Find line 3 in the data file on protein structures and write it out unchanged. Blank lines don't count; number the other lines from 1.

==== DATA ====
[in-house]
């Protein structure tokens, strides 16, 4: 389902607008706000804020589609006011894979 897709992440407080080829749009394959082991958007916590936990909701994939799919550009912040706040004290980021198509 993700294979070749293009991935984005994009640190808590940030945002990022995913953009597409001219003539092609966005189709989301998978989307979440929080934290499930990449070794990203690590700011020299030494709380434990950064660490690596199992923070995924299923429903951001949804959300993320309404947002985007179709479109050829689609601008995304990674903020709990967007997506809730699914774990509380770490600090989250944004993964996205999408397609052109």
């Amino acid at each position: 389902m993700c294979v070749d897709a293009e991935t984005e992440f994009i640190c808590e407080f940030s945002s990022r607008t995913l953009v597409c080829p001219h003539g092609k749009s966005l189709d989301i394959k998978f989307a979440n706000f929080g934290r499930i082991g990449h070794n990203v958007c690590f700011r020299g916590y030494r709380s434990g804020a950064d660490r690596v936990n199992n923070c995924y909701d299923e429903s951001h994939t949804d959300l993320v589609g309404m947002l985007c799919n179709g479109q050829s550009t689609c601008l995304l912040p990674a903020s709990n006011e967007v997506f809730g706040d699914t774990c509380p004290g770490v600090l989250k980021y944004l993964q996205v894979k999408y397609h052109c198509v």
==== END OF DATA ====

């Amino acid at each position: 389902m993700c294979v070749d897709a293009e991935t984005e992440f994009i640190c808590e407080f940030s945002s990022r607008t995913l953009v597409c080829p001219h003539g092609k749009s966005l189709d989301i394959k998978f989307a979440n706000f929080g934290r499930i082991g990449h070794n990203v958007c690590f700011r020299g916590y030494r709380s434990g804020a950064d660490r690596v936990n199992n923070c995924y909701d299923e429903s951001h994939t949804d959300l993320v589609g309404m947002l985007c799919n179709g479109q050829s550009t689609c601008l995304l912040p990674a903020s709990n006011e967007v997506f809730g706040d699914t774990c509380p004290g770490v600090l989250k980021y944004l993964q996205v894979k999408y397609h052109c198509v």